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Journal ArticleDOI

Effects of Extra Sinusoidal Inputs to Nonlinear Systems

01 Dec 1962-Journal of Basic Engineering (American Society of Mechanical Engineers Digital Collection)-Vol. 84, Iss: 4, pp 559-569
About: This article is published in Journal of Basic Engineering.The article was published on 1962-12-01. It has received 48 citations till now. The article focuses on the topics: Nonlinear system.
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Journal ArticleDOI
TL;DR: In this paper, an output-biased relay is employed to restore symmetric output response, instead of a trial-and-error procedure, the bias value can be calculated immediately following system responses.
Abstract: Frequent and large load changes are often encountered in chemical processes. This can be lead to erroneous results in system identification especially for the fully automated identification procedure in autotuners. Relatively speaking, the relay feedback test is less sensitive to load disturbance (e.g., as compared to the step test). However, as the magnitude of load increases, the estimates of ultimate gain and ultimate frequency deteriorate exponentially. In this work, the causes of errors are analyzed using a describing function and a remedial action is devised. Since load disturbance leads to asymmetric output responses, an output-biased relay is employed to restore symmetric output response. Furthermore, instead of a trial-and-error procedure, the bias value can be calculated immediately following system responses. Subsequently, an identification procedure is proposed to maintain the quality of the model in the face of load changes. Linear and nonlinear systems are used to test the effectiveness of t...

65 citations

Journal ArticleDOI
TL;DR: In this article, the effects of the injection of high frequency signals, known as dithers, in non-linear systems is studied using averaging methods of the theory of differential equations, and it is proved that if over a given time interval the smoothed system has a bounded solution, then so does the dithered system, provided that the dither frequency is high enough and the output of the two systems can be made as close as desired.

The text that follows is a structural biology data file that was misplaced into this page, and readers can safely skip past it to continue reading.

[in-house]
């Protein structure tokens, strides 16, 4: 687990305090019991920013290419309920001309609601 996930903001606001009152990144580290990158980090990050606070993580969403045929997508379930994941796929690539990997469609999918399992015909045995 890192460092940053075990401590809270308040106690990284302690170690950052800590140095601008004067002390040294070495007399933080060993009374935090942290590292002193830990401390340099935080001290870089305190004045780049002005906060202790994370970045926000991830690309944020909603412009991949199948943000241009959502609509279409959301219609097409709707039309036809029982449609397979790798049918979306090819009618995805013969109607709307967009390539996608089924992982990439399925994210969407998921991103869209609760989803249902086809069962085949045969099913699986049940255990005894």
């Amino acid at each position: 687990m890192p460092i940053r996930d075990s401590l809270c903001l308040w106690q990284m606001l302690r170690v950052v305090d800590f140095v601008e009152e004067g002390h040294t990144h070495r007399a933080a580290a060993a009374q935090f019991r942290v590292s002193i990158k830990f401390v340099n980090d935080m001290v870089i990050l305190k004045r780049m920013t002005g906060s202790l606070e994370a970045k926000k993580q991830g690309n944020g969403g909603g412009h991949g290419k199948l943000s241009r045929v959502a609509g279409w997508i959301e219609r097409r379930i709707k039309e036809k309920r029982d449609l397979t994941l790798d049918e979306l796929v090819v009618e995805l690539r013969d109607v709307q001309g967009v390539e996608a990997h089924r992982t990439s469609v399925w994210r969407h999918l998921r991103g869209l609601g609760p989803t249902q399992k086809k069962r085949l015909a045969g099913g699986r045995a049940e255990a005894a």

Abstract: Using averaging methods of the theory of differential equations, the effects of the injection of high frequency signals, known as dithers, in non-linear systems is studied. The behaviour of the dithered system is compared with that of a smoothed one, whose non-linearity is the convolution of the dither distribution function and the original non-linearity. It is proved that if over a given time interval the smoothed system has a bounded solution, then so does the dithered system, provided that the dither frequency is high enough, and the output of the two systems can be made as close as desired. Moreover, if the trajectories of the smoothed system are asymptotically attracted to a compact set, for example a stable orbit or singular point, then the trajectories of the dithered system can be made to remain close to this set. In particular, a satisfactory explanation of quenching of limit cycldes is botained in this way. The analysis takes account of certain disturbances which might arise due to the injection...

61 citations

Journal ArticleDOI
TL;DR: A new control scheme seeking to strengthen the closed-loop system properties in the eventuality of friction overcompensation is proposed, which has the advantage that, in the case of frictionovercompensation, the oscillations can be reduced in amplitude and modified in frequency independently of the closed -loop system specifications.